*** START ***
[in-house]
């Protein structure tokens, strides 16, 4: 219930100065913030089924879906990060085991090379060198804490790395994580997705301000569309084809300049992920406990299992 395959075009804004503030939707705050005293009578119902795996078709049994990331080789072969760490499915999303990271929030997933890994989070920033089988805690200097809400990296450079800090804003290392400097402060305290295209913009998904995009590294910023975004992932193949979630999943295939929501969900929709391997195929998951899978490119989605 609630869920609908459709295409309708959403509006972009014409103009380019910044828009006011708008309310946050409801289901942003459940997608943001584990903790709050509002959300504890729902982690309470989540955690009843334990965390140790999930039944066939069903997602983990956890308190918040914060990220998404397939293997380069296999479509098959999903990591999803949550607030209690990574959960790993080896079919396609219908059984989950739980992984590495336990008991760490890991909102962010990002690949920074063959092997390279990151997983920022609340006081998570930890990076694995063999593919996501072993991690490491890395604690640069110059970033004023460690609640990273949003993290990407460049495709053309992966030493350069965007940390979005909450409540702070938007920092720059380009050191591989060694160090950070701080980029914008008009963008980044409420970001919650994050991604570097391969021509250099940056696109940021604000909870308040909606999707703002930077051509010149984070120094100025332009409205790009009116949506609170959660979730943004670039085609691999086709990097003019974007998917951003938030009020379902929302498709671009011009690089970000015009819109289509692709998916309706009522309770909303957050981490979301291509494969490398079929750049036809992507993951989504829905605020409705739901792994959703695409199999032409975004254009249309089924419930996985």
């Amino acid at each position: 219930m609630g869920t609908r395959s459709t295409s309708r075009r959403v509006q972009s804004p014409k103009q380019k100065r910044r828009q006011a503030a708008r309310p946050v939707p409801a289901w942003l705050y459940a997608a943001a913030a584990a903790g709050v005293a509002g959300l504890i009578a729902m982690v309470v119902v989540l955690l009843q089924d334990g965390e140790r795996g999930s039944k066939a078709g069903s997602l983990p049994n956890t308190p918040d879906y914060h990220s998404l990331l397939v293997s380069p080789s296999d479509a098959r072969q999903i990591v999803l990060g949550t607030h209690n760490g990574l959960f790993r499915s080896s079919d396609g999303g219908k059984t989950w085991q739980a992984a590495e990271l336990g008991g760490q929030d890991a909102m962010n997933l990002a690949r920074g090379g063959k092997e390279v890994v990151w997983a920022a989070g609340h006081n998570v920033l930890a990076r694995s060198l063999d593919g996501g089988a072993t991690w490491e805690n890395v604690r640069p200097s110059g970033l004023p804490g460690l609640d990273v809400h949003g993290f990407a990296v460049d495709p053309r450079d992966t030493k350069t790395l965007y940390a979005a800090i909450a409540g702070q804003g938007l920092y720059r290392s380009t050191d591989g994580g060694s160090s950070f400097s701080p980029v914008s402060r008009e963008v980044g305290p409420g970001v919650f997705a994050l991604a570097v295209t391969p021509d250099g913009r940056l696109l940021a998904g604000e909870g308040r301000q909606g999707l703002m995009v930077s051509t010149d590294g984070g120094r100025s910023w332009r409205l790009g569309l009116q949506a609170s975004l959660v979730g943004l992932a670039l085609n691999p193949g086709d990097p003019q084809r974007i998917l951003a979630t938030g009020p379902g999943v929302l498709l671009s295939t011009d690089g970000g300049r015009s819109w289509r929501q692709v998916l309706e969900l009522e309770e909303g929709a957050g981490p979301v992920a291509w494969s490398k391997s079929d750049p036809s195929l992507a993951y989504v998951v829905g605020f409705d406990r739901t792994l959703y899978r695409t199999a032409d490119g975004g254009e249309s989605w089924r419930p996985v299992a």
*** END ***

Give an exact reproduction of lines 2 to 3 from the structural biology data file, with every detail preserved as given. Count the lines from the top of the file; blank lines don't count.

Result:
């Protein structure tokens, strides 16, 4: 219930100065913030089924879906990060085991090379060198804490790395994580997705301000569309084809300049992920406990299992 395959075009804004503030939707705050005293009578119902795996078709049994990331080789072969760490499915999303990271929030997933890994989070920033089988805690200097809400990296450079800090804003290392400097402060305290295209913009998904995009590294910023975004992932193949979630999943295939929501969900929709391997195929998951899978490119989605 609630869920609908459709295409309708959403509006972009014409103009380019910044828009006011708008309310946050409801289901942003459940997608943001584990903790709050509002959300504890729902982690309470989540955690009843334990965390140790999930039944066939069903997602983990956890308190918040914060990220998404397939293997380069296999479509098959999903990591999803949550607030209690990574959960790993080896079919396609219908059984989950739980992984590495336990008991760490890991909102962010990002690949920074063959092997390279990151997983920022609340006081998570930890990076694995063999593919996501072993991690490491890395604690640069110059970033004023460690609640990273949003993290990407460049495709053309992966030493350069965007940390979005909450409540702070938007920092720059380009050191591989060694160090950070701080980029914008008009963008980044409420970001919650994050991604570097391969021509250099940056696109940021604000909870308040909606999707703002930077051509010149984070120094100025332009409205790009009116949506609170959660979730943004670039085609691999086709990097003019974007998917951003938030009020379902929302498709671009011009690089970000015009819109289509692709998916309706009522309770909303957050981490979301291509494969490398079929750049036809992507993951989504829905605020409705739901792994959703695409199999032409975004254009249309089924419930996985």
């Amino acid at each position: 219930m609630g869920t609908r395959s459709t295409s309708r075009r959403v509006q972009s804004p014409k103009q380019k100065r910044r828009q006011a503030a708008r309310p946050v939707p409801a289901w942003l705050y459940a997608a943001a913030a584990a903790g709050v005293a509002g959300l504890i009578a729902m982690v309470v119902v989540l955690l009843q089924d334990g965390e140790r795996g999930s039944k066939a078709g069903s997602l983990p049994n956890t308190p918040d879906y914060h990220s998404l990331l397939v293997s380069p080789s296999d479509a098959r072969q999903i990591v999803l990060g949550t607030h209690n760490g990574l959960f790993r499915s080896s079919d396609g999303g219908k059984t989950w085991q739980a992984a590495e990271l336990g008991g760490q929030d890991a909102m962010n997933l990002a690949r920074g090379g063959k092997e390279v890994v990151w997983a920022a989070g609340h006081n998570v920033l930890a990076r694995s060198l063999d593919g996501g089988a072993t991690w490491e805690n890395v604690r640069p200097s110059g970033l004023p804490g460690l609640d990273v809400h949003g993290f990407a990296v460049d495709p053309r450079d992966t030493k350069t790395l965007y940390a979005a800090i909450a409540g702070q804003g938007l920092y720059r290392s380009t050191d591989g994580g060694s160090s950070f400097s701080p980029v914008s402060r008009e963008v980044g305290p409420g970001v919650f997705a994050l991604a570097v295209t391969p021509d250099g913009r940056l696109l940021a998904g604000e909870g308040r301000q909606g999707l703002m995009v930077s051509t010149d590294g984070g120094r100025s910023w332009r409205l790009g569309l009116q949506a609170s975004l959660v979730g943004l992932a670039l085609n691999p193949g086709d990097p003019q084809r974007i998917l951003a979630t938030g009020p379902g999943v929302l498709l671009s295939t011009d690089g970000g300049r015009s819109w289509r929501q692709v998916l309706e969900l009522e309770e909303g929709a957050g981490p979301v992920a291509w494969s490398k391997s079929d750049p036809s195929l992507a993951y989504v998951v829905g605020f409705d406990r739901t792994l959703y899978r695409t199999a032409d490119g975004g254009e249309s989605w089924r419930p996985v299992a």